Just as tag team matches rely on standbys like the "hot tag" and the distracted referee, the Triple Threat is dependent on saves like these. They make victory less certain when a Superstar delivers his finishing move.
Normally, it's up to the victim to kick out, but the Triple Threat offers escape by enemy.
Spots You Won't See Elsewhere
Having three wrestlers in the ring at once allows for opportunities not found when only two foes collide.
Not adding sequences unique to Triple Threat bouts is like having a cage match where no one rams his opponent's face into the cage. How well the wrestlers take advantage of the match's special nature helps determine how big a mark it can have on the audience.
Triple H, Edge and Jeff Hardy met at Armageddon 2008 with the WWE Championship on the line. What followed was a stunning bout filled with unexpected moments and jaw-dropping moves.
Hardy jumped onto Triple H to spring himself onto Edge. While Triple H held Edge on his shoulders, Hardy swooped in with Whisper in the Wind.
Edge missed spear on Hardy, only to nail Triple H in the gut.
The three wrestlers made full use of the Triple Threat format, crafting memorable moment after memorable moment. It was no spot-fest either. The moves felt like natural parts of the story and the match.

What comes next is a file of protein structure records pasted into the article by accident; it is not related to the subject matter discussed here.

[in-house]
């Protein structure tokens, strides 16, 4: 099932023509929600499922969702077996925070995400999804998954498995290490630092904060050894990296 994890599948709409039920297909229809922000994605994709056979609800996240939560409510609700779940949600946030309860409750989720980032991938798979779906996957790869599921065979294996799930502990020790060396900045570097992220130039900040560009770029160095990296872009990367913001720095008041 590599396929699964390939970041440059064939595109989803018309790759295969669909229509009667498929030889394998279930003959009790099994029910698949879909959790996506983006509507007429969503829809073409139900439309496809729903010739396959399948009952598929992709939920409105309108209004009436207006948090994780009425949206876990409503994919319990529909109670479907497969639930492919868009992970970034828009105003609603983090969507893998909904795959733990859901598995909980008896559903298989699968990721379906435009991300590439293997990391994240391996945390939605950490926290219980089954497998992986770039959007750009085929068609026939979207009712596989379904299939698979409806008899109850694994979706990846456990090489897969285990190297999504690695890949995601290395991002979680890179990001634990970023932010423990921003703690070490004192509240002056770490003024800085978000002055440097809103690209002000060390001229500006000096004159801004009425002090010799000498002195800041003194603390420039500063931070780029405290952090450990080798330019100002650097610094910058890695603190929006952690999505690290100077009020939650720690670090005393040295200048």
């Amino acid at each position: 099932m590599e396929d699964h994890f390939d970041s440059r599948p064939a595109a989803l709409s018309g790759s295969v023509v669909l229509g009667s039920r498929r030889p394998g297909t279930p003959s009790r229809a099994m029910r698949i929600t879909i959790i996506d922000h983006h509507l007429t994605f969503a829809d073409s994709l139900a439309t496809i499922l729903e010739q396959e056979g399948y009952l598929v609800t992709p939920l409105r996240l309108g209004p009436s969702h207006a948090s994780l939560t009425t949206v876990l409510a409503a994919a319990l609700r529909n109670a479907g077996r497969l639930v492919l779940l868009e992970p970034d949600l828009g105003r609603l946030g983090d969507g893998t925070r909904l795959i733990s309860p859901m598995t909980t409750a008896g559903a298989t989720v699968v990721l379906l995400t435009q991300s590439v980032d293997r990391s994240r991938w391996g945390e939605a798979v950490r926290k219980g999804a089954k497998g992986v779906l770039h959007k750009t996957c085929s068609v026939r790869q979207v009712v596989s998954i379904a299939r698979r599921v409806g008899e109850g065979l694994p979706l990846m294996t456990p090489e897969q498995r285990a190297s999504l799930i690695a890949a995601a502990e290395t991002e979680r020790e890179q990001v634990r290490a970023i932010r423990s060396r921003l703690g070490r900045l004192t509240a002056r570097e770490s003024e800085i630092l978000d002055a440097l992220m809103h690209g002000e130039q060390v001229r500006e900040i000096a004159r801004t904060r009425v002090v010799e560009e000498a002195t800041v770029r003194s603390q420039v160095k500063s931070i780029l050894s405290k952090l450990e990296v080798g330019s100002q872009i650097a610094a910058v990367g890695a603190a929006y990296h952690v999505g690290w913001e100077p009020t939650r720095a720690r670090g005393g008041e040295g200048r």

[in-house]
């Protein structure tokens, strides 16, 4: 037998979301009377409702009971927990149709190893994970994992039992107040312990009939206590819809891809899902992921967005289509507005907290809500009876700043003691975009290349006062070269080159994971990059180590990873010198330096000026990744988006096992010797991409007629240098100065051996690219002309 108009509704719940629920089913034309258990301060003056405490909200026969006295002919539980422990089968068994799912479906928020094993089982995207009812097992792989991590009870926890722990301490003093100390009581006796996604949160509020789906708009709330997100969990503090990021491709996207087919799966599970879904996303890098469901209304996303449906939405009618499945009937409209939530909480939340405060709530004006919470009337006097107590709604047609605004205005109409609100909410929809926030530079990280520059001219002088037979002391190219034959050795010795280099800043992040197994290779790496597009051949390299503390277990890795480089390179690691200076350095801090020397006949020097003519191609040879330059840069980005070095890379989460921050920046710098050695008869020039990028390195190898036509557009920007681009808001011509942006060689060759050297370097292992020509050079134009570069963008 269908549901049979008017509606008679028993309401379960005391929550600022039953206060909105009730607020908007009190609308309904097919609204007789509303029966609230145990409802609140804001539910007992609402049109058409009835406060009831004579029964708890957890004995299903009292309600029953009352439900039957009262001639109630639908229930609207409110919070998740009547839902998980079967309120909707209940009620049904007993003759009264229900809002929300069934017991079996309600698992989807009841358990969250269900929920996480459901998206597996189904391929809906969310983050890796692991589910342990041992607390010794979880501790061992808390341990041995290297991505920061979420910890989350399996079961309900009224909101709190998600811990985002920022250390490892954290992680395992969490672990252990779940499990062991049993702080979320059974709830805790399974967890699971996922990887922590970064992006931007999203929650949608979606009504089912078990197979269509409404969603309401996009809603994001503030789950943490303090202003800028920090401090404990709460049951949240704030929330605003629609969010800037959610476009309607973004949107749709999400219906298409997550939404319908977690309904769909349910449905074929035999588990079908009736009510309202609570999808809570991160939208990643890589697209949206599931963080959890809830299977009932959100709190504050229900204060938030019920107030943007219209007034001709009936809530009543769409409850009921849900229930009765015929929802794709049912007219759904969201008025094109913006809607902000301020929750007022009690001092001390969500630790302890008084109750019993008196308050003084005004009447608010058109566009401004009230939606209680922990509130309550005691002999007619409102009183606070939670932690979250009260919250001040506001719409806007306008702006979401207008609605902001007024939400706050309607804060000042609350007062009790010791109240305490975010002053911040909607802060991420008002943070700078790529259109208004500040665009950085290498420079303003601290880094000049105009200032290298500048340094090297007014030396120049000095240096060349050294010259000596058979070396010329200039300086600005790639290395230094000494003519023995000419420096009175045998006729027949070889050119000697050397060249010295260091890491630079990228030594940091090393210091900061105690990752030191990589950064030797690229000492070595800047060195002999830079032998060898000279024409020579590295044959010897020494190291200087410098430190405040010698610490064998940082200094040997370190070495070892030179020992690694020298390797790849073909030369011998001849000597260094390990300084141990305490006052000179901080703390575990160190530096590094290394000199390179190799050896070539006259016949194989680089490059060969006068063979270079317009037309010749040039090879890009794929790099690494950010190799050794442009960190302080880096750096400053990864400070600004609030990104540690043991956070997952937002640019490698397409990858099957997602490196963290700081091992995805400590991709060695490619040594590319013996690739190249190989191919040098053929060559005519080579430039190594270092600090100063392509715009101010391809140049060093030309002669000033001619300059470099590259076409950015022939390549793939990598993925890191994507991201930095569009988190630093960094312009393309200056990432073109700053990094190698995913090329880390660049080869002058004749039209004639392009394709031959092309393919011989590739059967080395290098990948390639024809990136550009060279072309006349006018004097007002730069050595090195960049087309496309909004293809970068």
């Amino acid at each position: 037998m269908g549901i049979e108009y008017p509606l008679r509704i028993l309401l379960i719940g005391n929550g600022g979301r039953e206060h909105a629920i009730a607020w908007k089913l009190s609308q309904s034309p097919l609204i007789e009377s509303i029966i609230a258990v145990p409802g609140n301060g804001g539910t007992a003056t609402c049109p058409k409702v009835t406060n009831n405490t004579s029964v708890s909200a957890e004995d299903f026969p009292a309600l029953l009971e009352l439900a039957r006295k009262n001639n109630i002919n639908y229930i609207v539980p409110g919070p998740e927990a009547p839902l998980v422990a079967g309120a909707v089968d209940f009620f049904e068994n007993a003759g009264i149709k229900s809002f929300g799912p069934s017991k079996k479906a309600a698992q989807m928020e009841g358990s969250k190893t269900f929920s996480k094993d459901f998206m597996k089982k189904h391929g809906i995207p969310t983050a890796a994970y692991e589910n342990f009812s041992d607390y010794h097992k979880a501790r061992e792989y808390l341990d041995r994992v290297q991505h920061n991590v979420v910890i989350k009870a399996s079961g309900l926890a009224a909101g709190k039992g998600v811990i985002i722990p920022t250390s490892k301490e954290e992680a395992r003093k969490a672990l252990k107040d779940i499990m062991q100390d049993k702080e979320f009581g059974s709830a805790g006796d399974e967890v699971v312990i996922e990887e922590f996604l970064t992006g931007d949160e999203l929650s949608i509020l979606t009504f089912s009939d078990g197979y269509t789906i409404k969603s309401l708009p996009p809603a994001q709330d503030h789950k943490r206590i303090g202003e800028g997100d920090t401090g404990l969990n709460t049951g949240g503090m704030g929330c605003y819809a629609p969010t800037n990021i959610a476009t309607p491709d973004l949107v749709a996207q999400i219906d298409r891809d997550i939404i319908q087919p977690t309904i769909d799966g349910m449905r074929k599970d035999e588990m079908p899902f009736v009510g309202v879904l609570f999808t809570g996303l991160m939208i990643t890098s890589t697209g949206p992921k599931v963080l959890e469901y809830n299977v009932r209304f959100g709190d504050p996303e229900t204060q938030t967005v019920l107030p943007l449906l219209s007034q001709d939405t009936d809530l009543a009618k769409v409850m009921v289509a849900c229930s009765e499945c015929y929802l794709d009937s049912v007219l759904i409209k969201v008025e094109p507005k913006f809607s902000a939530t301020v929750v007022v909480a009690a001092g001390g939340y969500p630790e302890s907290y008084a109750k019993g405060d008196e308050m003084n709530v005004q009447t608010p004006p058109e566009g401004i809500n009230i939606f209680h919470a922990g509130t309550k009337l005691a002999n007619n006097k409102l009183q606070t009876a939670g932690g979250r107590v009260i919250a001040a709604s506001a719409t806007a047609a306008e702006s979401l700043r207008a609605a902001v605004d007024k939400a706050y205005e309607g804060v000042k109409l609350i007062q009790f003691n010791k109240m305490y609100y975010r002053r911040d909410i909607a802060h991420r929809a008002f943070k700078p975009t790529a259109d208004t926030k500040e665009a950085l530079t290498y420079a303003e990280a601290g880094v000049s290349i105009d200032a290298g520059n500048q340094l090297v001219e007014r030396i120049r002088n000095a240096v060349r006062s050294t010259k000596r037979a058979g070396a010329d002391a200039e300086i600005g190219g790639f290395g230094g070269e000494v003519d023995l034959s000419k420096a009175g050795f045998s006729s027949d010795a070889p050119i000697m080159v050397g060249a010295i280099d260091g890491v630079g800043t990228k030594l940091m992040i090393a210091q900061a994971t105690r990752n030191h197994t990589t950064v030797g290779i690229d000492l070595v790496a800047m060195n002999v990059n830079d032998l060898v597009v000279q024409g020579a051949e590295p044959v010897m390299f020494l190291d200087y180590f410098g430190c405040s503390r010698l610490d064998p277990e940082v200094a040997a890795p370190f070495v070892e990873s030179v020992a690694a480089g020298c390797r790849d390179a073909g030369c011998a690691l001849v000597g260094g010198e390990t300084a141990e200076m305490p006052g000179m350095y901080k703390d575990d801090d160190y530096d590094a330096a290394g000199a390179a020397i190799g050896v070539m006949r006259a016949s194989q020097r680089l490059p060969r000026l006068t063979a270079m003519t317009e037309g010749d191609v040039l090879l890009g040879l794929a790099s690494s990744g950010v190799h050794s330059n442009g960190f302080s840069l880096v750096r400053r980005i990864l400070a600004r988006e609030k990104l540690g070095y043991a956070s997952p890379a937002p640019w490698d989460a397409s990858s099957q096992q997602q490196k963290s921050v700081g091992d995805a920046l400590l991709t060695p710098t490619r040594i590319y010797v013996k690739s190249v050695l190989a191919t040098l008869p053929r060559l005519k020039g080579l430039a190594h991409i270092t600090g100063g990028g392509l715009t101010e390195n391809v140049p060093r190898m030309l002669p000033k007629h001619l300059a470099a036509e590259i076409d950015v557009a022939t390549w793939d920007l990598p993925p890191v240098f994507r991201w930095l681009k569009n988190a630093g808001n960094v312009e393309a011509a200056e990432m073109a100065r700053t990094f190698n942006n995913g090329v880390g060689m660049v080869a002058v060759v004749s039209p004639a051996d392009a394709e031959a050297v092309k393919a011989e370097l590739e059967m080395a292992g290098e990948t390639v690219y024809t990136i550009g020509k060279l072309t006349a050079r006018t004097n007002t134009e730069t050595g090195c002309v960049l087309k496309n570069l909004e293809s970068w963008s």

That is key to success in this kind of match.
It's also a match that offers the chance for doubling moves. Two foes can each clamp on their submission hold to a single opponent, making for an eye-catching experience.
One of WrestleMania XXV's most lasting images is Cena lifting both Edge and Big Show over his shoulders for an Attitude Adjustment.
Combine these kinds of spots with an excellent flow and compelling story and greatness is all but guaranteed. WrestleMania XXX already has the narrative to have it nail those requirements. The next step is for the Superstars to deliver in the ring.
If it's Triple H who enters the fray, he's already proved that he can compose a masterwork in the format. Few would doubt that Bryan can thrive in this spot, though, as he's made a habit of churning out outstanding in-ring performances.